PORTLAND, Ore. (NewsNation Now) — A riot was declared in Portland, Oregon, and protesters took to the streets in Seattle on Wednesday as people demanded that every vote in Tuesday’s election be counted. Hundreds were protesting in both cities against President Donald Trump’s court challenges to stop the vote count in battleground states.
The Multnomah County Sheriff’s Office at about 7 p.m. declared a riot after protesters were seen smashing windows at businesses. In the interest of public safety, Gov. Kate Brown activated the use of the state National Guard to help local law enforcement manage the unrest, according to the sheriff’s office.
Brown said previously she would keep state troopers, sheriff’s deputies and police officers under a unified command into Friday in Portland to handle protests amid uncertainty over the winner of the U.S. presidential election.
The Oregon National Guard had been on standby. Brown’s order places law enforcement agencies under the joint command of the Oregon State Police and Multnomah County Sheriff’s Department, which allows those agencies to use tear gas if necessary to quell unrest. Mayor Ted Wheeler, who is also police commissioner, banned the use of tear gas by Portland police earlier this fall after concerns about an overly aggressive response to the unrest.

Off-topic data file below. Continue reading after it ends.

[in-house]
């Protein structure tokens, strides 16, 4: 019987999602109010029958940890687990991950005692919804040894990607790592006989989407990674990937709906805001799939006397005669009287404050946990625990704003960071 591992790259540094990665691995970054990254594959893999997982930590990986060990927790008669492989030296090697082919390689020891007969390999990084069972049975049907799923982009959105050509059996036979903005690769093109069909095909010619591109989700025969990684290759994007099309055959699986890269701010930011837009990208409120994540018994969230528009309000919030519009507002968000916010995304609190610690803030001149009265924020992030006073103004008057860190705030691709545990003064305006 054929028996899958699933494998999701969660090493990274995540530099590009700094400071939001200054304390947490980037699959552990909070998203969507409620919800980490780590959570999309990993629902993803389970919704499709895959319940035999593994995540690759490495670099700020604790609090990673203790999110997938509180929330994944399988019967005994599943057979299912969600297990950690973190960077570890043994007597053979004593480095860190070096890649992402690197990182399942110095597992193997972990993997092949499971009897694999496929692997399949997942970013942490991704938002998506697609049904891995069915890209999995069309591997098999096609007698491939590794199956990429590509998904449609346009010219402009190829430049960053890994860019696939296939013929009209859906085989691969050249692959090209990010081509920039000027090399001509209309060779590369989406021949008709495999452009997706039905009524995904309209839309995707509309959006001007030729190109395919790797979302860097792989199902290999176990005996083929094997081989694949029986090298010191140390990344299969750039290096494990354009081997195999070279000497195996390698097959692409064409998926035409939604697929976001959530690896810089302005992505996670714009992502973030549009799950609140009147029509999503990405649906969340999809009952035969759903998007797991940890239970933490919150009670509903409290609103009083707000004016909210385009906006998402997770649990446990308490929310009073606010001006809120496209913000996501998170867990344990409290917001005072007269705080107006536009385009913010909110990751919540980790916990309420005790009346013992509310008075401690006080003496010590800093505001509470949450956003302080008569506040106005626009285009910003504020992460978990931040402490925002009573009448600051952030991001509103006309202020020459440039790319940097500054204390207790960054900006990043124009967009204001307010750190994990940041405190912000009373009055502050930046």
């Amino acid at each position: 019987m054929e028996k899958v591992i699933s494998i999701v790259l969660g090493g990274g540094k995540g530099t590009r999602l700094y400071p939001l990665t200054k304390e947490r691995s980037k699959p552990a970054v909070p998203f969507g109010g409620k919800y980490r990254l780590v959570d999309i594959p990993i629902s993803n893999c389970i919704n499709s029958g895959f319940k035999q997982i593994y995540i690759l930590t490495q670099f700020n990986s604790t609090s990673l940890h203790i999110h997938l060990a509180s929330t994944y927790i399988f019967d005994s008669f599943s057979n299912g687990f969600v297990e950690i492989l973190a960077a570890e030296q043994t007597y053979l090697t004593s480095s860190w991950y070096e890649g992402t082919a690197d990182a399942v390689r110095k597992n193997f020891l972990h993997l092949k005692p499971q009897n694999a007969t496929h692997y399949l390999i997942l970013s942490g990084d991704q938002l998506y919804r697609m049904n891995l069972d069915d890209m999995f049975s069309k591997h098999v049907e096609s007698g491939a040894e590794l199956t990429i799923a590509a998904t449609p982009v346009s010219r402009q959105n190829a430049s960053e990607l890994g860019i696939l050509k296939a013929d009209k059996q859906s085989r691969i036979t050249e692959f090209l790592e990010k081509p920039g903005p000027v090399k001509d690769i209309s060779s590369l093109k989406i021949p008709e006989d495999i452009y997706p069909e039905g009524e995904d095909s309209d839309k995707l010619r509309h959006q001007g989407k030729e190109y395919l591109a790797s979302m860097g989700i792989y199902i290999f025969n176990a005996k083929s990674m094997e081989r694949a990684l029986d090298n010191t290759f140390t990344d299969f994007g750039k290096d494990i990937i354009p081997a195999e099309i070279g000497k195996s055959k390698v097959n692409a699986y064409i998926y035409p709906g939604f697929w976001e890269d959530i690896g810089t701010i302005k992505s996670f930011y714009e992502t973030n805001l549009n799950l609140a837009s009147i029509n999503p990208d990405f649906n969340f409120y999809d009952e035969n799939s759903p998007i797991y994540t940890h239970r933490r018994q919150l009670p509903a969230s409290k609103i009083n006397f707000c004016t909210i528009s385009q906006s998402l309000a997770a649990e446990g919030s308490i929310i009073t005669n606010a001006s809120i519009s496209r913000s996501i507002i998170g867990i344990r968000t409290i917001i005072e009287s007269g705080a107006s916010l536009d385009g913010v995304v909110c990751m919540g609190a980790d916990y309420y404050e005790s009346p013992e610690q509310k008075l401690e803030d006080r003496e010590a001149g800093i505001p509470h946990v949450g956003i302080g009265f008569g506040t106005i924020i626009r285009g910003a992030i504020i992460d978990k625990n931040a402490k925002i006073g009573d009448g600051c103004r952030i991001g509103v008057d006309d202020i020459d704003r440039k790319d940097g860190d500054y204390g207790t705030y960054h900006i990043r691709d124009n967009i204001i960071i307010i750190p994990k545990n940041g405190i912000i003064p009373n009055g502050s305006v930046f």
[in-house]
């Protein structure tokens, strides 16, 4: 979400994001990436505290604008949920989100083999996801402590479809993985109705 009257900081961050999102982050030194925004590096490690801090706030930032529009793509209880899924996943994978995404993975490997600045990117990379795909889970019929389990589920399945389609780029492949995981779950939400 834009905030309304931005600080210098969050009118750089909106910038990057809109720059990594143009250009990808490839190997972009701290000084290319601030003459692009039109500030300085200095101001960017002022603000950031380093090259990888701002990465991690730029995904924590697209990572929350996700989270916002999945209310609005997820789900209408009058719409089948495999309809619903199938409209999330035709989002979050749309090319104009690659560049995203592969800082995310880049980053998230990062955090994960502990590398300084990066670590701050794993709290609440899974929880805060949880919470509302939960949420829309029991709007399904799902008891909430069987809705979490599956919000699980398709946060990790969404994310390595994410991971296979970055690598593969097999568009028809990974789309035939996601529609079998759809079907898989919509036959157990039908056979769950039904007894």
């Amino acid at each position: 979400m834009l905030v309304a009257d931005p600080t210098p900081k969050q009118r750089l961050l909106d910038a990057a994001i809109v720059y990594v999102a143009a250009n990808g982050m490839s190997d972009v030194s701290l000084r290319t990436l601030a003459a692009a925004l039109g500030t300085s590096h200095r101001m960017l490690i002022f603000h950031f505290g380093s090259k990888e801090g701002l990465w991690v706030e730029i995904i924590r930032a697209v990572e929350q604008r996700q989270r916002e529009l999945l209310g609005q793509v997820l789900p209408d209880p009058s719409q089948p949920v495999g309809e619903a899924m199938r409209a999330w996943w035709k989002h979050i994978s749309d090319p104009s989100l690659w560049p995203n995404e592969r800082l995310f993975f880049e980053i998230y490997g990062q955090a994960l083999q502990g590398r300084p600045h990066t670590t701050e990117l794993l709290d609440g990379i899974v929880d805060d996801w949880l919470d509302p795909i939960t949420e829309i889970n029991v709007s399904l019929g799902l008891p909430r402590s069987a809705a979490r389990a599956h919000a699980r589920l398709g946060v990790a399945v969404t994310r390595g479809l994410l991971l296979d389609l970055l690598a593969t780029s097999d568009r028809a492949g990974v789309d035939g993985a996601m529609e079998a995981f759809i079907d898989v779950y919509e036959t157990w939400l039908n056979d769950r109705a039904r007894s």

Portland has been roiled by five months of near-nightly racial injustice protests since the police killing of George Floyd, and several hundred people marched in the city on Tuesday. Law enforcement made no arrests and the Multnomah County Sheriff’s Office thanked demonstrators for remaining peaceful.
Portland demonstrators on Wednesday held signs saying, “Count Every Vote,” and “Keeping Hope Alive.”
Protesters in Seattle said they are also trying to make sure the Black Lives Matter movement and other social justice causes remain in the spotlight. Some carried signs saying, “Stop Trump’s Racist Voter Suppression,” “Black Lives Matter,” and “Don’t Steal the Election.”
The presidential race between former Vice President Joe Biden and President Donald Trump remains too close to call, with votes still being counted.
“It’s important to trust the process, and the system that has ensured free and fair elections in this country through the decades, even in times of great crisis,” Brown said in a statement. “All Oregonians have the right to free expression and peaceful assembly. But political violence, intimidation, and property destruction will not be tolerated. We are all in this together––so let’s work together to keep our fellow Oregonians safe.”
The Associated Press contributed to this report